According to Leah, their decision to tackle Jefferson Airplane came out of the same moment that #YearOfThePussy did. “We originally learned it for New Year’s 2017 for all those same reasons,” she says, reference the strife and mission of perseverance that marked their hashtag. “We just got through an insane year and we thought ‘let’s just keep preaching and trying to spread the love.” Likewise, “Somebody to Love” grew out of another period of unrest. After playing it for the first time, the ladies of Thunderpussy felt that vibe of resistance. And it’s grown stronger with each subsequent show.

Leah Julius of Thunderpussy © Christine Mitchell

At the El Rey, the crowd bobs along to its timeless lyrics, sketched into everyone’s heads like instinct. Even those who haven’t seen the band before share in the moment, lips and bodies moving as one. “There’s something live music and performance has over everything else,” explains Leah. “Politically, everyone in a room might believe something different, but if you can get people in the same room and hear music, move together, and just be in each other’s presence; it kind of breaks down barriers.”

As someone who studied and worked in politics before music, Leah loves the close connection and interplay the two have with one another. Unfortunately though, she thinks the role of music in untangling our polarized culture is limited. “Music is more an act of setting the groundwork for the society that we want to see,” she explains. “We make a statement with our songs and the way we present ourselves to the world. Hopefully that translates enough into how we treat other people and inspires action based on our values.”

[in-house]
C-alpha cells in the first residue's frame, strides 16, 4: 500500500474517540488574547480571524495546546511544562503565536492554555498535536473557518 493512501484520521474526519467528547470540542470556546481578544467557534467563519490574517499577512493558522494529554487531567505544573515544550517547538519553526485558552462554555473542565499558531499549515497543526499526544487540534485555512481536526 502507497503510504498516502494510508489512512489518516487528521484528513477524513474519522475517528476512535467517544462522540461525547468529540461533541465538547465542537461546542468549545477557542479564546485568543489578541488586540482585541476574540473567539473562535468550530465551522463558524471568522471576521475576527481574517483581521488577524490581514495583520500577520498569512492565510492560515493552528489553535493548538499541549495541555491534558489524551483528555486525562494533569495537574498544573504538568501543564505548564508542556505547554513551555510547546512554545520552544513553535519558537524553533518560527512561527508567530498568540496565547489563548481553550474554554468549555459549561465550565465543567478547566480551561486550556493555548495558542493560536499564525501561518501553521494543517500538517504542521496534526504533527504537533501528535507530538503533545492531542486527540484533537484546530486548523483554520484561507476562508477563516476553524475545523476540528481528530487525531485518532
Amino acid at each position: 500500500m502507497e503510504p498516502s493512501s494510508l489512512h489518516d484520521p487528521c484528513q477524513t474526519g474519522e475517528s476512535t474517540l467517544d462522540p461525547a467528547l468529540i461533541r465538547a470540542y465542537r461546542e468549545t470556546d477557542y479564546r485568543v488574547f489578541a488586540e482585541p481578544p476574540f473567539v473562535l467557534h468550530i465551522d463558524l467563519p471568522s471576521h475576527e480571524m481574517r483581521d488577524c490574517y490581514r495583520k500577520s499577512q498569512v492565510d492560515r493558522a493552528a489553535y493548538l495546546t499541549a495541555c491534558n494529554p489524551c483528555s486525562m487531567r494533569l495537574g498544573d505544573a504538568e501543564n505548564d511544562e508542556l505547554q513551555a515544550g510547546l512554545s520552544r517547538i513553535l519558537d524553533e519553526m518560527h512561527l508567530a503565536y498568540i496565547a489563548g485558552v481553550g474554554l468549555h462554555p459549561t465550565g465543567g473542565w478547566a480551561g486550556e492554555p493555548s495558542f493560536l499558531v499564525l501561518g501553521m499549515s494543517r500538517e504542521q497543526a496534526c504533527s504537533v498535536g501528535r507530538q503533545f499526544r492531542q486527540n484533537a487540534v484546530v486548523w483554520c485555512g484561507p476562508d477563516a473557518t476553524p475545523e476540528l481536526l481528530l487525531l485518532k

That may seem like wishful thinking, but it isn’t unprecedented. The protest songs of the late-60’s stoked anti-Vietnam sentiments, and the cultural impact of Woodstock is undisputed. Even if it didn’t directly lead to change, the communal aspect fanned the flames. “[Music] can be really powerful in that sense,” she asserts. “It can be a bigger part of an over-arching strategy to inspire change.”

In their press release for “Somebody to Love,” the band emphasized that empathy and compassion seem to be lost and that polarization is king. But their message of love persists.

Thunderpussy © Christine Mitchell
Thunderpussy © Christine Mitchell

The Storm Rages On

The group ends their set in a crescendo. This doesn’t sound like a band coasting between albums. It feels like they’re gearing up for something truly sensational.

After weathering a lineup change that saw founding drummer Ruby Dunphy leaving for personal reasons, the remaining members kept their momentum going. “The three of us have always been really close and I think [Ruby’s departure] has brought us even closer together,” she admits. “Ruby is still very much a part of the Thunderpussy family and always will be even if she doesn’t tour with us anymore.” To hear Leah tell it, the “on the road” lifestyle took its toll on Ruby. Moving from city to city and delivering one earth-shattering performance after the next is enough to deplete anyone’s batteries, so the split has been nothing but amicable. “We’re still a force to be reckoned with with or without Ruby,” Leah continues. “And we have another badass drummer we’re super stoked to break in.”

Touring drummer Lindsey Elias more than brings down the house in her absence. If there was ever a question of the storm raging on, it crumbles in a flurry head-banging percussion and thunderous kicks.

And it won’t die after their tour either. Once their shows wind down, the band plans to jump into the studio and lay down the follow-up to their debut. Mark your calendars for 2020. It’s going to be another Year of the Pussy.

As the curtain falls, the air bristles with electricity. Many have come to see Black Pistol Fire, but conversations now turn to the women who have just left the stage.

“That was incredible,” shouts one voice.

“They f****g killed it,” chimes another.

The church of Thunderpussy gains more followers tonight. And as they continue their unstoppable rock and roll train forward, there’s no telling where it will end.

And for fans of Tunes & Tumblers, Leah would describe Thunderpussy as “a straight shot of whiskey.”

— — — —